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Marvel Movies Project: Punisher: War Zone

Movie poster for Punisher: War Zone (2008).

Like The Incredible Hulk, Punisher: War Zone (2008) is a reboot. Thomas Jane is out as Frank Castle, replaced by Ray Stevenson. In The Punisher, Castle was an undercover cop whose entire family, including his wife and son, was killed in revenge for the death of a mobster’s son; in this version of events, Castle’s wife and two children are murdered after the family witnesses a mob execution during the worst family picnic ever.

Also like The Incredible Hulk, though, Punisher: War Zone largely skips over its protagonist’s origin story, only providing bits and pieces through explanatory dialogue and some brief flashbacks. Again, we get the feeling we’re supposed to come into the movie with prior knowledge of who this guy is and an understanding of his mission statement. That mission, of course, is killing criminals — specifically, the members of mafia crime families.

Enter Dominic West doing a very bad Italian-American accent as “Bobby the Beaut,” an extremely vain mobster who falls into a vat of broken glass; due to the resulting facial scarring, he renames himself Jigsaw. He and his brother, Loony Bin Jim (Dough Hutchison, who will always be Tooms from The X-Files to me), are the cartoonishly horrible bad guys in this film. First Omar shows up in The Incredible Hulk, now we’ve got McNulty in this movie: The Wire fan in me is loving this trend. Speaking of classic HBO, I’ve been having a bit of a Sopranos marathon lately, which made the mobsters in this movie feel even more exaggerated than they already are.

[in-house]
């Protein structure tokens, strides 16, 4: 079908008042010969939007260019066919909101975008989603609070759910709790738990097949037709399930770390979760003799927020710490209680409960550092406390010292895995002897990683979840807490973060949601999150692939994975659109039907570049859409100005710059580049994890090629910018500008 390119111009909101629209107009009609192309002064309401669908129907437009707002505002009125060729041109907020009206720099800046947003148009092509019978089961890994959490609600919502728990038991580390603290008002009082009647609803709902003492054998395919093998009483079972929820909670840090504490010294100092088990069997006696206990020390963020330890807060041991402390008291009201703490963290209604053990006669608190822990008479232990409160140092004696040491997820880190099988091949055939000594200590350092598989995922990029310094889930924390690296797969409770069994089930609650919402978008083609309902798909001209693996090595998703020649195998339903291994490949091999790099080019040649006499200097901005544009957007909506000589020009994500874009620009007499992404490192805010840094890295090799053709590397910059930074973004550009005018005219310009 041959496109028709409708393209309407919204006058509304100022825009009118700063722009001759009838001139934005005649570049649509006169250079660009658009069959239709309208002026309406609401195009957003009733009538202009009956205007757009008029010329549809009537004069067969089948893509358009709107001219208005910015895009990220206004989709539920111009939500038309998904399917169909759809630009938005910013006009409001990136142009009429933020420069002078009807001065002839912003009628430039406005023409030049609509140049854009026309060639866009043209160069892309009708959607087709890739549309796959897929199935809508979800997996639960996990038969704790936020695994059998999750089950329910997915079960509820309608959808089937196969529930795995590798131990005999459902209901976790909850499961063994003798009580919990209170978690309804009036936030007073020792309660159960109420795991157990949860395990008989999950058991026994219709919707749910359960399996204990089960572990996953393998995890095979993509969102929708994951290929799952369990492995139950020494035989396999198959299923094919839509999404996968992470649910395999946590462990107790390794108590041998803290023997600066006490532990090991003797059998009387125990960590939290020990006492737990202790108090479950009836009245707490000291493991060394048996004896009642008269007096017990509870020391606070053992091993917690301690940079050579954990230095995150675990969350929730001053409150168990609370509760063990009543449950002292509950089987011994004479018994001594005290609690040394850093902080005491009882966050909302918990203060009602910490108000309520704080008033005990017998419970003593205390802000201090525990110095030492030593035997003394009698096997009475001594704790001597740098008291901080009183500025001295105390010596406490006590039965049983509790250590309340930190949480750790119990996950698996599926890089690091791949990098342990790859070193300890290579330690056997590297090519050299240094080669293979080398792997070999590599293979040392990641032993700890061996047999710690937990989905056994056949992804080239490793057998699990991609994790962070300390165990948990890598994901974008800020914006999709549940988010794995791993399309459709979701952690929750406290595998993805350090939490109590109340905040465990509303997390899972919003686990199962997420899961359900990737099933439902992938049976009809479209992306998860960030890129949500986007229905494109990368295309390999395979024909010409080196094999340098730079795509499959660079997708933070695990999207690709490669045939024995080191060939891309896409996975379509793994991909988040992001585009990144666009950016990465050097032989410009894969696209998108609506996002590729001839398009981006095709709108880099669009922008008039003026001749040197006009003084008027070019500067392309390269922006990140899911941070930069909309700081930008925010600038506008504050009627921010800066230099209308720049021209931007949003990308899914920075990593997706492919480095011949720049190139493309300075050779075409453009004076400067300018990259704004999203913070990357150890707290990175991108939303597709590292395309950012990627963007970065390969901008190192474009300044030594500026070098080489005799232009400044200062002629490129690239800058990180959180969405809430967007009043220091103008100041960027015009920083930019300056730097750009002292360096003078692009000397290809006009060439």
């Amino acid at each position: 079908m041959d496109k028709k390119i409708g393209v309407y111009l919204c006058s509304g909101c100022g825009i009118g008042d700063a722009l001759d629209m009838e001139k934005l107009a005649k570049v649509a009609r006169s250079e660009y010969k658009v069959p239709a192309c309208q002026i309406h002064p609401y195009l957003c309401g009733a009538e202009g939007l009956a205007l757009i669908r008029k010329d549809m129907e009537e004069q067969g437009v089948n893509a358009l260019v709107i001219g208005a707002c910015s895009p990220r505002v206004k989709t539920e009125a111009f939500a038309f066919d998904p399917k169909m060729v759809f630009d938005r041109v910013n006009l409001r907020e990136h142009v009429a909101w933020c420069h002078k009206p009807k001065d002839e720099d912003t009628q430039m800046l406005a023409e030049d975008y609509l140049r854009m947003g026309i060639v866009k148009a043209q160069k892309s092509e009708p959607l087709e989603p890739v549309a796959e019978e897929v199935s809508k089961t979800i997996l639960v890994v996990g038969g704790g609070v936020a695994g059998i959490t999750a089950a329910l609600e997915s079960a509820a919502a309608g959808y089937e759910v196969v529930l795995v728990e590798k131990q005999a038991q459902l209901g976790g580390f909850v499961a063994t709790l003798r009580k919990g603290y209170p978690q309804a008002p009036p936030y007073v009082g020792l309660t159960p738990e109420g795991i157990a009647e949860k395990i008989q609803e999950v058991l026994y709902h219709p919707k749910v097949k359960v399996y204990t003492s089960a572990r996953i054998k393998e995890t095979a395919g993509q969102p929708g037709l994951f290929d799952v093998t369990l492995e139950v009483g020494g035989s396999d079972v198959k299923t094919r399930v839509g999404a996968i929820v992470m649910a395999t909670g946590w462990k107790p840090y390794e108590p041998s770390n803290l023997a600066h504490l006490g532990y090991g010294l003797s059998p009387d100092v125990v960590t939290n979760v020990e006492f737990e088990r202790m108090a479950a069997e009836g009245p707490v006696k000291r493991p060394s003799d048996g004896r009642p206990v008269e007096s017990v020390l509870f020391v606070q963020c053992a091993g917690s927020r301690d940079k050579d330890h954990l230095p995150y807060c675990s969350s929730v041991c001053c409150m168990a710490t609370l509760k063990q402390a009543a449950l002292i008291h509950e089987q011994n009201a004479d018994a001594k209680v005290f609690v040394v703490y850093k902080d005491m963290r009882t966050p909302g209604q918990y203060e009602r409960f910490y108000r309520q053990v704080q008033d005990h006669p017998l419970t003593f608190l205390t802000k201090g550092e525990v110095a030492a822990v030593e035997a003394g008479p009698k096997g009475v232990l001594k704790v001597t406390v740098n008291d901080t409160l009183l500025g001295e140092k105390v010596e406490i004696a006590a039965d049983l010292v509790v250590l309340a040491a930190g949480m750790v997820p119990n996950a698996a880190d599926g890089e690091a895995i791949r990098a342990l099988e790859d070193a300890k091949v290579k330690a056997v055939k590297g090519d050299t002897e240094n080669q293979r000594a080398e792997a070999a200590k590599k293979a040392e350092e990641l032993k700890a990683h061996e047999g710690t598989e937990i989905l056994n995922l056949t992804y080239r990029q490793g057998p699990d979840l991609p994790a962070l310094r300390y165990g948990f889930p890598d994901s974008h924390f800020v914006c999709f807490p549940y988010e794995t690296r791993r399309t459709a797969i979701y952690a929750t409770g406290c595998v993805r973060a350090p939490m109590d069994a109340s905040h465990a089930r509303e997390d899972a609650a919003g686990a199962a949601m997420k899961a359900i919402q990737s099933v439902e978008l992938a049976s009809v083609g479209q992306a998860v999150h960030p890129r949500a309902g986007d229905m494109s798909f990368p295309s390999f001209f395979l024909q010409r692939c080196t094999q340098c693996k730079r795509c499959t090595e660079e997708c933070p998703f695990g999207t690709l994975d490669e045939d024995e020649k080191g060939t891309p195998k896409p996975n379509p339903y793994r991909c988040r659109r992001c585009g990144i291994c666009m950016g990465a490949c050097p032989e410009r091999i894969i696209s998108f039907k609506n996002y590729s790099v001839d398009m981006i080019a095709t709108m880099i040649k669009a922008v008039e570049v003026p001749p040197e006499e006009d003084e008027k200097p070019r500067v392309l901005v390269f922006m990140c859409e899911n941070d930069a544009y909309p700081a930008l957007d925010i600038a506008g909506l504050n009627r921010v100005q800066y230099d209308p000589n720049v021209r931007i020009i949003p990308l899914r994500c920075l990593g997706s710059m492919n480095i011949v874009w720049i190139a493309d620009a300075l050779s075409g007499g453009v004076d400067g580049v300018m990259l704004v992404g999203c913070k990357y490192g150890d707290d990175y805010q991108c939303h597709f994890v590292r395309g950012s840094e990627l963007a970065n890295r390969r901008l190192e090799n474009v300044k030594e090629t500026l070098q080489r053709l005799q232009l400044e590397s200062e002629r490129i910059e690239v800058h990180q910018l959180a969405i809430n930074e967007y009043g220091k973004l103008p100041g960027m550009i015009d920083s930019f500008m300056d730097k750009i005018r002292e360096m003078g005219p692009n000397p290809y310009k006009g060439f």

In a raid on one of Bobby/Jigsaw’s hideouts, The Punisher accidentally kills an undercover FBI agent. He feels immensely guilty over this and tries to make up for it by protecting the agent’s wife and daughter when Jigsaw’s crew goes after them. In an interesting bit of casting, Julie Benz, known to many as Rita from Dexter (and also Darla from Buffy and Angel), plays the wife. Dexter Morgan, the serial killer who only kills criminals who escape justice, is of course very similar to The Punisher in a lot of ways. (Ray Stevenson has also appeared on Dexter since this film was made.)

My main complaint about the first Punisher movie was that it made almost no attempt to deal with the character’s moral ambiguity. Punisher: War Zone does a slightly better job of at least raising the issue, but ultimately it pretty much lets him off the hook, with Benz’s character telling him he’s “one of the good guys” and an ending that seems to compare Frank Castle to Jesus!? Right then. It occurs to me that Dexter might provide a good model for any future Punisher-related projects. The show is masterful at making the audience think of Dexter as the hero while also reminding us how messed up it is that we think of him that way. Both Punisher movies have leaned too close to the side of glorifying him for my taste.

This one is also a little too violent for me. Never before have I seen a movie with so many exploding heads in it. I am generally not that bothered by violence, but this was excessive to the point that I felt a little sick to my stomach. I also feel this film suffers from the same mixed tone issues that sunk Daredevil. On the one hand, Frank Castle is the dark, broody, stoic hero. On the other hand, the villains are all totally outlandish. It doesn’t quite gel.

Apparently, the movie rights for The Punisher are now back with Marvel and there are plans to put him on screen in some form again, or at least there were in 2010. Call me crazy, but I think it would be possible to do a really excellent, high class Punisher movie or TV series. I’d use Dexter as a model, and I’d go with a more serious tone: No Country for Old Men comes to mind as something to emulate. (Ok, maybe I really am crazy.)